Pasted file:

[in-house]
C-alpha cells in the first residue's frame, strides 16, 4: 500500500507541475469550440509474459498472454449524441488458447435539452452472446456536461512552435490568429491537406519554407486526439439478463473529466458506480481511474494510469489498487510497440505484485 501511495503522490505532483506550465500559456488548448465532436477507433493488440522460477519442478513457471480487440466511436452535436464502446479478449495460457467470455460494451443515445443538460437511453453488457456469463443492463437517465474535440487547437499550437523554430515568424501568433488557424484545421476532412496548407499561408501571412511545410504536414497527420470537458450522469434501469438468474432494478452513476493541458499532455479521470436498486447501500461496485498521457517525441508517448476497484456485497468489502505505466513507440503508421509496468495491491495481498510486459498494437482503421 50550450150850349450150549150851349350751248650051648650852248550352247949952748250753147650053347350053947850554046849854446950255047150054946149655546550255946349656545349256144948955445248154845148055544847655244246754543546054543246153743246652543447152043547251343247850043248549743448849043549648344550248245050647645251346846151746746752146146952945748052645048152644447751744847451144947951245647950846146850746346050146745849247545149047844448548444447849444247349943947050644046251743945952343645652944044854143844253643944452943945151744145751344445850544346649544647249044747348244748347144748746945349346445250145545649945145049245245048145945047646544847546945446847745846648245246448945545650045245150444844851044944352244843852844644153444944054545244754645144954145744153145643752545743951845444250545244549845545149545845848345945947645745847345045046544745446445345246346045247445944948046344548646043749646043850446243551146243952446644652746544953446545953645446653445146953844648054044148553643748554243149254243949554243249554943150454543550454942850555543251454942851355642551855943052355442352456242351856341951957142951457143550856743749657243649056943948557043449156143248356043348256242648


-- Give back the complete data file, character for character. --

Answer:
[in-house]
C-alpha cells in the first residue's frame, strides 16, 4: 500500500507541475469550440509474459498472454449524441488458447435539452452472446456536461512552435490568429491537406519554407486526439439478463473529466458506480481511474494510469489498487510497440505484485 501511495503522490505532483506550465500559456488548448465532436477507433493488440522460477519442478513457471480487440466511436452535436464502446479478449495460457467470455460494451443515445443538460437511453453488457456469463443492463437517465474535440487547437499550437523554430515568424501568433488557424484545421476532412496548407499561408501571412511545410504536414497527420470537458450522469434501469438468474432494478452513476493541458499532455479521470436498486447501500461496485498521457517525441508517448476497484456485497468489502505505466513507440503508421509496468495491491495481498510486459498494437482503421 50550450150850349450150549150851349350751248650051648650852248550352247949952748250753147650053347350053947850554046849854446950255047150054946149655546550255946349656545349256144948955445248154845148055544847655244246754543546054543246153743246652543447152043547251343247850043248549743448849043549648344550248245050647645251346846151746746752146146952945748052645048152644447751744847451144947951245647950846146850746346050146745849247545149047844448548444447849444247349943947050644046251743945952343645652944044854143844253643944452943945151744145751344445850544346649544647249044747348244748347144748746945349346445250145545649945145049245245048145945047646544847546945446847745846648245246448945545650045245150444844851044944352244843852844644153444944054545244754645144954145744153145643752545743951845444250545244549845545149545845848345945947645745847345045046544745446445345246346045247445944948046344548646043749646043850446243551146243952446644652746544953446545953645446653445146953844648054044148553643748554243149254243949554243249554943150454543550454942850555543251454942851355642551855943052355442352456242351856341951957142951457143550856743749657243649056943948557043449156143248356043348256242648